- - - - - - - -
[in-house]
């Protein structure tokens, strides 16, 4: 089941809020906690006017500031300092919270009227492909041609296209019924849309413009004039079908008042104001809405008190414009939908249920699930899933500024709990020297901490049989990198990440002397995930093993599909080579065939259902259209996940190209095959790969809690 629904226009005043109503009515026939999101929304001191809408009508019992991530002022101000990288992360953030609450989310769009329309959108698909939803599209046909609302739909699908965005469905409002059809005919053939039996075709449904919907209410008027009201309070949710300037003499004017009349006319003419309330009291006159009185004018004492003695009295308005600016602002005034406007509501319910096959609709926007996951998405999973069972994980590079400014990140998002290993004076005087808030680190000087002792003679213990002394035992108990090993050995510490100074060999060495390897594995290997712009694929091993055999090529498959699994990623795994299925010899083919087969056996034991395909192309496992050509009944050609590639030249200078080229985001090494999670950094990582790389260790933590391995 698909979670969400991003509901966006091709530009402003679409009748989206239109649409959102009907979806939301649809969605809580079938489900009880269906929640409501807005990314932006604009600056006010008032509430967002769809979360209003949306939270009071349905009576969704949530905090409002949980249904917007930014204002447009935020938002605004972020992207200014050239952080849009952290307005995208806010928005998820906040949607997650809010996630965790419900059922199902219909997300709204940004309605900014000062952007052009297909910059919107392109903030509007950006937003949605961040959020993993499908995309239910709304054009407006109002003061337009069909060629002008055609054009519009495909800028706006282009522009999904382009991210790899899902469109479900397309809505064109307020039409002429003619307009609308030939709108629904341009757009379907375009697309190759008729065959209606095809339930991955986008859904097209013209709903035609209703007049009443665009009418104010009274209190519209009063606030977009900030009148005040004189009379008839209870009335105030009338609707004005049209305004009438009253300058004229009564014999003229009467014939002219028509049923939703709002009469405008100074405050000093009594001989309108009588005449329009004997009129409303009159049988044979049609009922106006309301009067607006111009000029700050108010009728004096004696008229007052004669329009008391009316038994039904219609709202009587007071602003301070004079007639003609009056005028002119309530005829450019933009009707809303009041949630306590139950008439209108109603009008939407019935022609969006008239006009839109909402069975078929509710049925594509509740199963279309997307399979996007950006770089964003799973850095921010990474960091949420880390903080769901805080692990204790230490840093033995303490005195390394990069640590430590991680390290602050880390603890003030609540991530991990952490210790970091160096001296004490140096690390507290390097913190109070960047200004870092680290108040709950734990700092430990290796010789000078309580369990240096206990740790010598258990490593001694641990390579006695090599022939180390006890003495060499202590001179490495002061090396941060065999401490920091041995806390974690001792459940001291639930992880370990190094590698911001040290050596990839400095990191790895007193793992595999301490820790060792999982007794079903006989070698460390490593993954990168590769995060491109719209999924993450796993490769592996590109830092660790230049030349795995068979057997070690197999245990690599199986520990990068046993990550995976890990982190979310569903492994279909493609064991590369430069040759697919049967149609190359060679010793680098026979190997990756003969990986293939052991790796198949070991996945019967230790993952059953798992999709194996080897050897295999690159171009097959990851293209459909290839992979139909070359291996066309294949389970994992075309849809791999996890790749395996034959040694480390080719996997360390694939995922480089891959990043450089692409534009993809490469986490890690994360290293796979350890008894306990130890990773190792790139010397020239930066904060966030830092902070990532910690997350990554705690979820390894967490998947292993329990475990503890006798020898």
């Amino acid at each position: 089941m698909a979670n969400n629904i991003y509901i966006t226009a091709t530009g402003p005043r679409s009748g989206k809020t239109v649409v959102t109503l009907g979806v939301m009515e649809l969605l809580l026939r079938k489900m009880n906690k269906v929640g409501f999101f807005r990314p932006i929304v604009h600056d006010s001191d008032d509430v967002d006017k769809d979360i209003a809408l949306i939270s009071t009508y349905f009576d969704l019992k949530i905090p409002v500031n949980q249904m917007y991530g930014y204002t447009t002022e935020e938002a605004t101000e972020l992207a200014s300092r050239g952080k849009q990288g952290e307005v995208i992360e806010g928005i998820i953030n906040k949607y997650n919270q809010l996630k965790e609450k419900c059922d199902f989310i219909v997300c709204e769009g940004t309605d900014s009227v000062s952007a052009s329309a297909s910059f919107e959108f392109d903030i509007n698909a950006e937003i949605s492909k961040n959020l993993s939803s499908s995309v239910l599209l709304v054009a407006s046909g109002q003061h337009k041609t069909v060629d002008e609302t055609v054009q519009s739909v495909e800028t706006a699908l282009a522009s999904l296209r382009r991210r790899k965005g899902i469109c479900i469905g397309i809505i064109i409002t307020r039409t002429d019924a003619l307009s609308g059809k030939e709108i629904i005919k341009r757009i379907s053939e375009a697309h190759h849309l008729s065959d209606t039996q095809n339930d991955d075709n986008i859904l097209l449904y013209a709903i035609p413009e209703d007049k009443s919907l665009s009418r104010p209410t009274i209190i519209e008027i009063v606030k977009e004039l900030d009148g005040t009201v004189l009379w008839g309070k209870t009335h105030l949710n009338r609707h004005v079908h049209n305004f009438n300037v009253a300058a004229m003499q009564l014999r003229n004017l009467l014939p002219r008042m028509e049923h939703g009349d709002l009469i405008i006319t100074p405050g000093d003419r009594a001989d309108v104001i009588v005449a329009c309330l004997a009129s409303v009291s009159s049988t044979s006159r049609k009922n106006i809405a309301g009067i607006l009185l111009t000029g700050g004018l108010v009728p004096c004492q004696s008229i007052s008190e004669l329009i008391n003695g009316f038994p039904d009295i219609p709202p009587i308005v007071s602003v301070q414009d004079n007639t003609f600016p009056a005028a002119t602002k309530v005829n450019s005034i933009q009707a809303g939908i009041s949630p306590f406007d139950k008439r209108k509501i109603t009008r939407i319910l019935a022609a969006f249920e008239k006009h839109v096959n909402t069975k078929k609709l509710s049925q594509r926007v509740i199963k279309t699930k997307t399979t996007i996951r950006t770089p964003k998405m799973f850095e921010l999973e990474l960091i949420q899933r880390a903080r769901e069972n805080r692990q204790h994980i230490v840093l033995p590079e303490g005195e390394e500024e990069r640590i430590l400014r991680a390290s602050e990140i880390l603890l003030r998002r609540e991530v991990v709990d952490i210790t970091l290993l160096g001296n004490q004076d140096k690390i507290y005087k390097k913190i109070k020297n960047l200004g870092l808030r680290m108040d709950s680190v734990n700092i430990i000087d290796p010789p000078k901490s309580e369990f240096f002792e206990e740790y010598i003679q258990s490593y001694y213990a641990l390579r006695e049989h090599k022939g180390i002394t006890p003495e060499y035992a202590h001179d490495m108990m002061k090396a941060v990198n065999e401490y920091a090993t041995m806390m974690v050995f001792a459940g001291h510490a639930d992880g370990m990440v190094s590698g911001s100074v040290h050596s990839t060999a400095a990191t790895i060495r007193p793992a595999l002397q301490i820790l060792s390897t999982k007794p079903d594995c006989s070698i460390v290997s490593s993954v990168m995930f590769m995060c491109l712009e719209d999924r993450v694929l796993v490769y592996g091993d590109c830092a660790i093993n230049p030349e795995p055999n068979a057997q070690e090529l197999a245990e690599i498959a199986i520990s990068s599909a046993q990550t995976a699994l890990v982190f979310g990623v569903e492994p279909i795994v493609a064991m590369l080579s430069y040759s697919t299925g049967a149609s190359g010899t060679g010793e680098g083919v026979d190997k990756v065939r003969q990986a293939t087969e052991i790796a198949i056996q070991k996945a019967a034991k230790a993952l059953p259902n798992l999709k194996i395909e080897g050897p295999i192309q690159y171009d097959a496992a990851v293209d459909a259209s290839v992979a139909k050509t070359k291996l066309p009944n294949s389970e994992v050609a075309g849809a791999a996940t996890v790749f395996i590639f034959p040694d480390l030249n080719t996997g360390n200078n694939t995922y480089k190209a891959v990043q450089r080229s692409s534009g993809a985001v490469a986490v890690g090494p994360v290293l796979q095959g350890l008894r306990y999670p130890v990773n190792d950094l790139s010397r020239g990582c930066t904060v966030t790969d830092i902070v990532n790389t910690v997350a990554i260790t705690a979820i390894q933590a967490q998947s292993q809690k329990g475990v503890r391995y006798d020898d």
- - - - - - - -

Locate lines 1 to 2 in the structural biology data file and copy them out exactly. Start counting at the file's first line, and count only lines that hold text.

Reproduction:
[in-house]
């Protein structure tokens, strides 16, 4: 089941809020906690006017500031300092919270009227492909041609296209019924849309413009004039079908008042104001809405008190414009939908249920699930899933500024709990020297901490049989990198990440002397995930093993599909080579065939259902259209996940190209095959790969809690 629904226009005043109503009515026939999101929304001191809408009508019992991530002022101000990288992360953030609450989310769009329309959108698909939803599209046909609302739909699908965005469905409002059809005919053939039996075709449904919907209410008027009201309070949710300037003499004017009349006319003419309330009291006159009185004018004492003695009295308005600016602002005034406007509501319910096959609709926007996951998405999973069972994980590079400014990140998002290993004076005087808030680190000087002792003679213990002394035992108990090993050995510490100074060999060495390897594995290997712009694929091993055999090529498959699994990623795994299925010899083919087969056996034991395909192309496992050509009944050609590639030249200078080229985001090494999670950094990582790389260790933590391995 698909979670969400991003509901966006091709530009402003679409009748989206239109649409959102009907979806939301649809969605809580079938489900009880269906929640409501807005990314932006604009600056006010008032509430967002769809979360209003949306939270009071349905009576969704949530905090409002949980249904917007930014204002447009935020938002605004972020992207200014050239952080849009952290307005995208806010928005998820906040949607997650809010996630965790419900059922199902219909997300709204940004309605900014000062952007052009297909910059919107392109903030509007950006937003949605961040959020993993499908995309239910709304054009407006109002003061337009069909060629002008055609054009519009495909800028706006282009522009999904382009991210790899899902469109479900397309809505064109307020039409002429003619307009609308030939709108629904341009757009379907375009697309190759008729065959209606095809339930991955986008859904097209013209709903035609209703007049009443665009009418104010009274209190519209009063606030977009900030009148005040004189009379008839209870009335105030009338609707004005049209305004009438009253300058004229009564014999003229009467014939002219028509049923939703709002009469405008100074405050000093009594001989309108009588005449329009004997009129409303009159049988044979049609009922106006309301009067607006111009000029700050108010009728004096004696008229007052004669329009008391009316038994039904219609709202009587007071602003301070004079007639003609009056005028002119309530005829450019933009009707809303009041949630306590139950008439209108109603009008939407019935022609969006008239006009839109909402069975078929509710049925594509509740199963279309997307399979996007950006770089964003799973850095921010990474960091949420880390903080769901805080692990204790230490840093033995303490005195390394990069640590430590991680390290602050880390603890003030609540991530991990952490210790970091160096001296004490140096690390507290390097913190109070960047200004870092680290108040709950734990700092430990290796010789000078309580369990240096206990740790010598258990490593001694641990390579006695090599022939180390006890003495060499202590001179490495002061090396941060065999401490920091041995806390974690001792459940001291639930992880370990190094590698911001040290050596990839400095990191790895007193793992595999301490820790060792999982007794079903006989070698460390490593993954990168590769995060491109719209999924993450796993490769592996590109830092660790230049030349795995068979057997070690197999245990690599199986520990990068046993990550995976890990982190979310569903492994279909493609064991590369430069040759697919049967149609190359060679010793680098026979190997990756003969990986293939052991790796198949070991996945019967230790993952059953798992999709194996080897050897295999690159171009097959990851293209459909290839992979139909070359291996066309294949389970994992075309849809791999996890790749395996034959040694480390080719996997360390694939995922480089891959990043450089692409534009993809490469986490890690994360290293796979350890008894306990130890990773190792790139010397020239930066904060966030830092902070990532910690997350990554705690979820390894967490998947292993329990475990503890006798020898």